Doesn’t “Rombon and Gallipoli” sound like a crappy Sixties working men’s club comedy double act? If only.
Battle of Hill 60 (Gallipoli)
The battle ends with the position as it was yesterday, with British Empire troops installing themselves on the slopes of Hill 60 (Gallipoli), and the summit still in the hands of the Ottoman defenders. Skirmishing will continue for the next few months, but the line will not move again. The August Offensive has come to an end. Here are the new positions, via the ever-popular medium of terrible MSPaint artwork.
Great. Over the coming days, minds will slowly turn towards the most pressing question: what the hell do we do now? General Byng is now in theatre, trying to pick up the pieces of IX Corps. With a major autumn offensive planned for the Western Front, Sir Ian Hamilton surely can’t hope for significant reinforcement before October, and by the time they might actually get round to attacking, the wether may well have turned against them.
It’s a knotty problem. The only thing that they can be sure of is that they’re not going anywhere soon. Some thought is now finally being given to providing some kind of half-arsed imitation of proper rest and recreation facilities for the blokes, but the emphasis is very much on the “half-arsed”. What they need is some kind of unforseen miracle coming over the horizon, some sort of bolt from the blue. Morale at all levels is dangerously low.
Today is also the final major day of fighting at the Second Battle of the Isonzo. There’s another failed bash at the trincerone on Mount Mrzli. There’s also the culmination of about ten days’ worth of hard slog at Mount Rombon. The Italians here have been marching towards Flitsch six inches at a time in order to get into position to attack what Intelligence tells them is a lightly-garrisoned position atop Rombon. (Even in late August, the summit of Rombon, 7,250 feet high, is thoroughly snowbound.)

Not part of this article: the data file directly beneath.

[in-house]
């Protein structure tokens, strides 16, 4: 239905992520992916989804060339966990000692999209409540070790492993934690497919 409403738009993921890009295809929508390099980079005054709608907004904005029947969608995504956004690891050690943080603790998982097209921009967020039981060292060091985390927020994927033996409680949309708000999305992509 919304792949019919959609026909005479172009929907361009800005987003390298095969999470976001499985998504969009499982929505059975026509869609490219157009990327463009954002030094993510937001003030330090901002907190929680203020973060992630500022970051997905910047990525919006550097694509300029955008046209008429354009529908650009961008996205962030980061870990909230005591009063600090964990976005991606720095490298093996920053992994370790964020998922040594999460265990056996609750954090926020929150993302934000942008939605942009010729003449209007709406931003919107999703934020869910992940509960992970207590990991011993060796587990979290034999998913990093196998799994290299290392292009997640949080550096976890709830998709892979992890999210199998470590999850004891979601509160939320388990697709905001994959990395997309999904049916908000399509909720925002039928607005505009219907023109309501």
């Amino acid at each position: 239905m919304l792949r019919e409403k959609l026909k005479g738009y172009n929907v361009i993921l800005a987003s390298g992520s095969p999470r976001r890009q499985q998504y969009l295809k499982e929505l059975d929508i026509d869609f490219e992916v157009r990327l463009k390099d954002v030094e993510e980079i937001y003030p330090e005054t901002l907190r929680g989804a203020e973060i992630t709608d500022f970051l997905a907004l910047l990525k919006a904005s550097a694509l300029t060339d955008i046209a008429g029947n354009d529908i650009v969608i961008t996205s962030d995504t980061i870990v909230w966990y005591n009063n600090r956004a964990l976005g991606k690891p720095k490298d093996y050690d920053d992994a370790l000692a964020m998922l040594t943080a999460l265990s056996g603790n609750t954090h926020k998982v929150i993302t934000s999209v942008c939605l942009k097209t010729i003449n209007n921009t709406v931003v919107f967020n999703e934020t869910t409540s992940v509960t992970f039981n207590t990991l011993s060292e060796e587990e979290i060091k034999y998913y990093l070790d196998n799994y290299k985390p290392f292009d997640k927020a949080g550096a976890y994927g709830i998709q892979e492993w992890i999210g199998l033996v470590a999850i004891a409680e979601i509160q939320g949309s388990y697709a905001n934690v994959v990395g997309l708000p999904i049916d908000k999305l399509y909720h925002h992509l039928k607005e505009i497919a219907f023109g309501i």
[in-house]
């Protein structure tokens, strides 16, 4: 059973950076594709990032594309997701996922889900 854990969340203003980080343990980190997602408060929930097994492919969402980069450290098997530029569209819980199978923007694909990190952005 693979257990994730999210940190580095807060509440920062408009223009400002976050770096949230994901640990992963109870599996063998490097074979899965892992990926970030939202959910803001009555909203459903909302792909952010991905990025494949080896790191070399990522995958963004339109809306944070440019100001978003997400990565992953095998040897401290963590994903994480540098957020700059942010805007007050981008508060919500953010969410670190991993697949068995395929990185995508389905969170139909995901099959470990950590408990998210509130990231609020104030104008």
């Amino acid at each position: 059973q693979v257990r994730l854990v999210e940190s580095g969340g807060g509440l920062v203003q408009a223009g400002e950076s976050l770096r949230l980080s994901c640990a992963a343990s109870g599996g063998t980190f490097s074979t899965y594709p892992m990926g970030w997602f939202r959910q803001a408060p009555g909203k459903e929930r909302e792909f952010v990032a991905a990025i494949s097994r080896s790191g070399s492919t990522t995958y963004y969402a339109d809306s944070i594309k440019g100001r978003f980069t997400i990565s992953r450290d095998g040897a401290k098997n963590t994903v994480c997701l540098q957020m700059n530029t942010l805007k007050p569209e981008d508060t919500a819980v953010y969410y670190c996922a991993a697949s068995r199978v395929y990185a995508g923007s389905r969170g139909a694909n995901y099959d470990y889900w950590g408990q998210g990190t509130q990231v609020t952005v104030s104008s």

The intelligence was accurate about two weeks ago, when the garrison consisted of a few very lonely (and cold) blokes clustered hopefully around an old mountain gun, but by now the full strength of the 2nd Mountain Rifles is present and correct, and they’ve brought some more artillery with them. These men are all local Slovenes; General Boroevic has taken care to keep these local men in sectors where they can feel they’re directly defending their homeland.
The Italian attacks here are more hopeless than most; even the Austro-Hungarian Official History disposes of them in a few short words. A heavy attack near Tolmein is dealt with in much the same way. Time for the Italian army to stop, evaluate, and learn from this utter shambles of a battle. No laughing at the back, please.
It’s not all bad news, amazingly. The Italians have achieved one thing. The Austro-Hungarians have suffered nearly 47,000 casualties; the Italians have only lost 42,000. Yeah, this is what counts as “good news” on this front, folks. The Italian Army has now lost more than 1 in 20 of the men who went to war in May. But it’s not all milk and honey for their opponents, either; between Italy, Serbia, and Russia, they’re in severe danger of becoming terminally overstretched. Conrad von Hotzendorf has just appealed to General von Falkenhayn for some more men to stiffen the defences in the Alps.
Actions in Progress
(If you find the olde-tyme style difficult to get along with, have a look at this reading guide.)